This metric is based on the Global Reporting Initiative (GRI) G4 Guidelines. It covers one of the requirements of Indicator G4-LA3 – ‘Return to work and retention rates after parental leave, by gender’.
Many countries have introduced legislation to provide parental leave. The aim of the legislation is to allow employees to take leave and return to work to the same or a comparable position.
The application of legislation varies according to interpretation by government, employers and employees. Many women are discouraged from taking leave and returning to work by employer practices that affect their employment security, remuneration and career path. Many men are not encouraged to take the leave to which they are entitled.
Equitable gender choice for maternity and paternity leave, and other leave entitlements, can lead to the greater recruitment and retention of qualified staff, and boost employee morale and productivity. Men’s uptake of paternity leave options can indicate the degree to which an organization encourages fathers to take such leave. More men taking advantage of leave entitlements has a positive effect for women in taking such leave without prejudicing their career path.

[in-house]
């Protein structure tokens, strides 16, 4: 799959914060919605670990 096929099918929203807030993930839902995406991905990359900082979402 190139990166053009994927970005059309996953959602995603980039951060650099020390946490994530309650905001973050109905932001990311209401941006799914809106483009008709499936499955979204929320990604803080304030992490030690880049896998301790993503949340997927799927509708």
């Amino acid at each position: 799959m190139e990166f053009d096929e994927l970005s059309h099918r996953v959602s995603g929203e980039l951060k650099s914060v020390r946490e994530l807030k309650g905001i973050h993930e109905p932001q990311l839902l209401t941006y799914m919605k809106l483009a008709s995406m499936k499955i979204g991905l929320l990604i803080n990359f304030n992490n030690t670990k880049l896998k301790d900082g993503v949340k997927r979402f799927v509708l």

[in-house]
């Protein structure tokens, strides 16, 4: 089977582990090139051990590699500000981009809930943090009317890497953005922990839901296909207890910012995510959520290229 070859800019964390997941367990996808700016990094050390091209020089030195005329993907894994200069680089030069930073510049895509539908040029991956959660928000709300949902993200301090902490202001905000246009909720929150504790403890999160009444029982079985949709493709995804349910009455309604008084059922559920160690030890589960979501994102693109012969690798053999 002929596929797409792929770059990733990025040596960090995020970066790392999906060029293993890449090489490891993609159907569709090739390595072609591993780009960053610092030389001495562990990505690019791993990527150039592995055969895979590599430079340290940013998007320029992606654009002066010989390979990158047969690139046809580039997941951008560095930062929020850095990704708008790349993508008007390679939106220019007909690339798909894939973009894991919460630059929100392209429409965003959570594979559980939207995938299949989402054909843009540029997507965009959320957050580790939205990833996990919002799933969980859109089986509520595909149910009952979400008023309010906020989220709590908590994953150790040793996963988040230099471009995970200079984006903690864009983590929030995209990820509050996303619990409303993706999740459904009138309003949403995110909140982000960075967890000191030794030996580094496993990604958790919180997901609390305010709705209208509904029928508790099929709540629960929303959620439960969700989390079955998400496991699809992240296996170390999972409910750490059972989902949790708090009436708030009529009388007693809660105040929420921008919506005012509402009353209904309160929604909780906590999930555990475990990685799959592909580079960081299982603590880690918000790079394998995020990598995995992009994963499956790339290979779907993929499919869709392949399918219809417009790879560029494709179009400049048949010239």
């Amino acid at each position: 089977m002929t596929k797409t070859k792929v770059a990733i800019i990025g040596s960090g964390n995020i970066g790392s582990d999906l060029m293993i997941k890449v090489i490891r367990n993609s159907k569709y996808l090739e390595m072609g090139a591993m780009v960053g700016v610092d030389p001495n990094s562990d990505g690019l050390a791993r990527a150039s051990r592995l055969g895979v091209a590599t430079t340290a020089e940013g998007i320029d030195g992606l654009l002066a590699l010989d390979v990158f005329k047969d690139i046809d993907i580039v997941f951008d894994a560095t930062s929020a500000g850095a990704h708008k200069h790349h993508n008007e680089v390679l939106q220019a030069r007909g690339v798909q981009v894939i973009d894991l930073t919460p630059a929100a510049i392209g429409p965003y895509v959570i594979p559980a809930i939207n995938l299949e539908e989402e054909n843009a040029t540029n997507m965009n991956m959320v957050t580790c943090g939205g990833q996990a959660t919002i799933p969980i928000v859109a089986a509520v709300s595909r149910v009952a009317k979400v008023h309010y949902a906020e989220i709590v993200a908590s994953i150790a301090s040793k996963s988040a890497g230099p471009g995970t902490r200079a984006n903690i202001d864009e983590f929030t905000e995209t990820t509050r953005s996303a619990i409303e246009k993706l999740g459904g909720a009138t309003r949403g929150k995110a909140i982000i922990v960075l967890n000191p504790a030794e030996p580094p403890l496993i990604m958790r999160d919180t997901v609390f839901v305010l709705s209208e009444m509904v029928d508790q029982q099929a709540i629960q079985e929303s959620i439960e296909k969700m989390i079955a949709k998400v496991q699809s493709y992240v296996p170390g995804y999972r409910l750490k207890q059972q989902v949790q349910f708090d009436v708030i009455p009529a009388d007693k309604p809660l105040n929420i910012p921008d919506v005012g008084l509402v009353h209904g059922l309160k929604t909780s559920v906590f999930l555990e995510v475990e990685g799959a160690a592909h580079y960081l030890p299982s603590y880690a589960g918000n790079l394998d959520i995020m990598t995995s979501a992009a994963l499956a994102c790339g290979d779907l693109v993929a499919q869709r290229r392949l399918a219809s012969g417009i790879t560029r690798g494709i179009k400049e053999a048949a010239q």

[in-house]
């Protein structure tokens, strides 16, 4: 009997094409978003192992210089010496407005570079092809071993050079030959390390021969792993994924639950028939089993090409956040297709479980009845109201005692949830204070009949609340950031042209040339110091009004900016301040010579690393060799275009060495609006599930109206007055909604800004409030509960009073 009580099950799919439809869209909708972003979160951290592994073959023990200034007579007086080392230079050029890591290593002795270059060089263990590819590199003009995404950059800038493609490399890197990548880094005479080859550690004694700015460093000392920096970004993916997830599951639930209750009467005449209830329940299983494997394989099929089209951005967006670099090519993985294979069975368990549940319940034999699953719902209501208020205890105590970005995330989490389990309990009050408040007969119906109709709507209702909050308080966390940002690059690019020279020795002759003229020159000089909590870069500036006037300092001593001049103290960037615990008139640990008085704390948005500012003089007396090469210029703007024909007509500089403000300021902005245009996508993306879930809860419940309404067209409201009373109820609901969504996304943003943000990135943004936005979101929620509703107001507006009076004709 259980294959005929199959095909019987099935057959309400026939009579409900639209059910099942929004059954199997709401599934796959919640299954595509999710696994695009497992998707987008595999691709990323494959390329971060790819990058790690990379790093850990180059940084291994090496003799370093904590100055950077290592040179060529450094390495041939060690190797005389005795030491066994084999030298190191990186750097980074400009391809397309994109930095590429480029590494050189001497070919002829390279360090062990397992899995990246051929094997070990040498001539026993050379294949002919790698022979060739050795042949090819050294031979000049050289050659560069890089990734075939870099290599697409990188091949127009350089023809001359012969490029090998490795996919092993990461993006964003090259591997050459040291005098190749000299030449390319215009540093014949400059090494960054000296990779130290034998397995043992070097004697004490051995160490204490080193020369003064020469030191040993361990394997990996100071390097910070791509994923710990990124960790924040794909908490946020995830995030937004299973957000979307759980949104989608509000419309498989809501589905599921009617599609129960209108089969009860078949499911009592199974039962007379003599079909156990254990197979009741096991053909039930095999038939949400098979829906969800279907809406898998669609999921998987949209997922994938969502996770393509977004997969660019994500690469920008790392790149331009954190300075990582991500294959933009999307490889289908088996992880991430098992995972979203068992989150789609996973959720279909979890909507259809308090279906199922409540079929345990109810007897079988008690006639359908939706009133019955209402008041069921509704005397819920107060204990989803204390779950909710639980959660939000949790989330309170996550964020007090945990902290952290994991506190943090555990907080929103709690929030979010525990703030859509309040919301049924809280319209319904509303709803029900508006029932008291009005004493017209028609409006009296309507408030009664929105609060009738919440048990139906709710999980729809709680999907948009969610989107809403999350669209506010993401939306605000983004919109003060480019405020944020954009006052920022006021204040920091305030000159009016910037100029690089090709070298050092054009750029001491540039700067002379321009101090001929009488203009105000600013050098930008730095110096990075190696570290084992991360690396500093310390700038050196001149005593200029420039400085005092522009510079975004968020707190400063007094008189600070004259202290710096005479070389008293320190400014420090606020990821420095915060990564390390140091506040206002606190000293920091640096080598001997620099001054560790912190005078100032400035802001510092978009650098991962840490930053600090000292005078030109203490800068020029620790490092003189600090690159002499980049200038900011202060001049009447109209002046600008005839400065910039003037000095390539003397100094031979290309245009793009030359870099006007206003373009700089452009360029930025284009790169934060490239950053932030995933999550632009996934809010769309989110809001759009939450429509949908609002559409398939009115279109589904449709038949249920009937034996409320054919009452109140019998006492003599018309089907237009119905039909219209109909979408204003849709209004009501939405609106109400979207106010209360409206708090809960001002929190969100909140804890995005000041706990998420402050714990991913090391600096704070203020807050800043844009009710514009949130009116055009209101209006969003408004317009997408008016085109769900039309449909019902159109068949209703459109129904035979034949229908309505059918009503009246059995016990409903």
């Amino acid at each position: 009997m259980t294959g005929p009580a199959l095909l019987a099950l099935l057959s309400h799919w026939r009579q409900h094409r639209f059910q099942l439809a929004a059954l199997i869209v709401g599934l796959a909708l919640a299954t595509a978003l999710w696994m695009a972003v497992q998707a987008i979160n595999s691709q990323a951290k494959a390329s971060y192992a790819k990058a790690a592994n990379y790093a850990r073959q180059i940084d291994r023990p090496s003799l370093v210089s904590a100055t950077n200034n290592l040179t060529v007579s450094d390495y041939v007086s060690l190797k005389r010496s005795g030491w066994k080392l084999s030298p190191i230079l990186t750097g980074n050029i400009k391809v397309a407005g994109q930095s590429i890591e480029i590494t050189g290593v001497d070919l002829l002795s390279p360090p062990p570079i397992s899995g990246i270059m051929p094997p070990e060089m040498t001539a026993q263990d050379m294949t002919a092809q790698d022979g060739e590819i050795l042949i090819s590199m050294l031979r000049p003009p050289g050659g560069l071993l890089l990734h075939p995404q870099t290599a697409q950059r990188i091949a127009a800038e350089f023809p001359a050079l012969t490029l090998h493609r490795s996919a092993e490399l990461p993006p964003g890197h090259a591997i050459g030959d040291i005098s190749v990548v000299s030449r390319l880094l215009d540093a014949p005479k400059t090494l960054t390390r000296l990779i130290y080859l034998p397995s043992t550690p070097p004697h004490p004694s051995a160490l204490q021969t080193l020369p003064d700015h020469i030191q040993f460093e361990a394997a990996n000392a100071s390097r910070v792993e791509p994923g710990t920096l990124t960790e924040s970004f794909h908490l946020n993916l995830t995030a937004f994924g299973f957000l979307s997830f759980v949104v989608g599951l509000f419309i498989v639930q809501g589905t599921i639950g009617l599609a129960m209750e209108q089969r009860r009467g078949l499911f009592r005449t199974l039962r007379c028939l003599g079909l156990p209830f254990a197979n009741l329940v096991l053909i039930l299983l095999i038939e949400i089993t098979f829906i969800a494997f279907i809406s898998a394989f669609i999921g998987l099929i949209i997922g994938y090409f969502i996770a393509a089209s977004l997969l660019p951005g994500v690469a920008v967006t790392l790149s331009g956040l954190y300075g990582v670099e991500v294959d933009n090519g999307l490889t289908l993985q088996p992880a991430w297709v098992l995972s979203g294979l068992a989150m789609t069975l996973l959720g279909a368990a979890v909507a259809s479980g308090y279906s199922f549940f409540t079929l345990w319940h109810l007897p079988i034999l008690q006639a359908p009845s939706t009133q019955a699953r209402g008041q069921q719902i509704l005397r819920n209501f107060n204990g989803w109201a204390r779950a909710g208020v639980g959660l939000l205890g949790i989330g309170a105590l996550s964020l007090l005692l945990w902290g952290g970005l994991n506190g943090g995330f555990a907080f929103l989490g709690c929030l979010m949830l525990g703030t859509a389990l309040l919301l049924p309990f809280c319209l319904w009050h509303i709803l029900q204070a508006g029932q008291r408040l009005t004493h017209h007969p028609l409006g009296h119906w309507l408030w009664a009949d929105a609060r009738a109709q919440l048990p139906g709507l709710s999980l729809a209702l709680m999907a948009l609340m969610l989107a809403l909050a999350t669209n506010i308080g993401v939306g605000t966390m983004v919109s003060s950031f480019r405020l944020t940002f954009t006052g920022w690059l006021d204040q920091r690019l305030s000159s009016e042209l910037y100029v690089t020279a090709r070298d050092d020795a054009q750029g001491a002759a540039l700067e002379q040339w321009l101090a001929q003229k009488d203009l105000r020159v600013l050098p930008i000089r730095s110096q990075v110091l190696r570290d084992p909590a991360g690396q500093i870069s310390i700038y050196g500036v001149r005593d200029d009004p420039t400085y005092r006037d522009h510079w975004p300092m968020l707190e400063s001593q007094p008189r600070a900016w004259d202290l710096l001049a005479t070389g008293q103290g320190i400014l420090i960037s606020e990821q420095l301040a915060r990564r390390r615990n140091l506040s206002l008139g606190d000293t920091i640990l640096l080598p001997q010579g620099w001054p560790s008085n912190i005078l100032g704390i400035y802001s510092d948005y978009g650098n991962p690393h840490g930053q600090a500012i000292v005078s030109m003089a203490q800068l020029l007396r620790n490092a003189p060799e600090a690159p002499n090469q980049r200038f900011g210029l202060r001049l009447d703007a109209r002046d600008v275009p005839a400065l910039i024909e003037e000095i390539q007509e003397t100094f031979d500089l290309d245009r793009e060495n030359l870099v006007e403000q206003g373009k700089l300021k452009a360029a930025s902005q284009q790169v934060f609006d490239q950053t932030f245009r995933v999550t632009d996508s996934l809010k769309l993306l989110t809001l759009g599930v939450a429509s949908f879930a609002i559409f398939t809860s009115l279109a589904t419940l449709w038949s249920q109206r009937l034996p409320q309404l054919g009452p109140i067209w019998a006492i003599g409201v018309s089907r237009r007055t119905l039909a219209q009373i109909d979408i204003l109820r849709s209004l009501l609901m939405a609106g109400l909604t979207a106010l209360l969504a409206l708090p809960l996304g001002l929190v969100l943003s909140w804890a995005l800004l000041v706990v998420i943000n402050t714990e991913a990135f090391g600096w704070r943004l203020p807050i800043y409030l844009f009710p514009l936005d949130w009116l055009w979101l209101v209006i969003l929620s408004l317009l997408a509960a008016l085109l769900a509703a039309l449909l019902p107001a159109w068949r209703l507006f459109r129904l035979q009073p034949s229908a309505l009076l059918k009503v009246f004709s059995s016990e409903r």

Employee - An individual who is, according to national law or practices, recognized as an employee of the organization.
Parental leave - Leave granted to men and women workers on the grounds of the birth of a child.
This metric is looking for the total number of employees who returned to work after parental leave ended:
For WikiRate researchers:
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Global Reporting Initiative compliance guidance for companies:
To calculate the total number of employees who returned to work after parental leave ended - G4-LA3-c1:
Identify the total number of employees:
Who took parental leave in the reporting period
Who returned to work in the reporting period after the leave ended
Reporting on this Indicator should include the following contextual information as a comment to the metric value:
the page number of the report where the information is disclosed.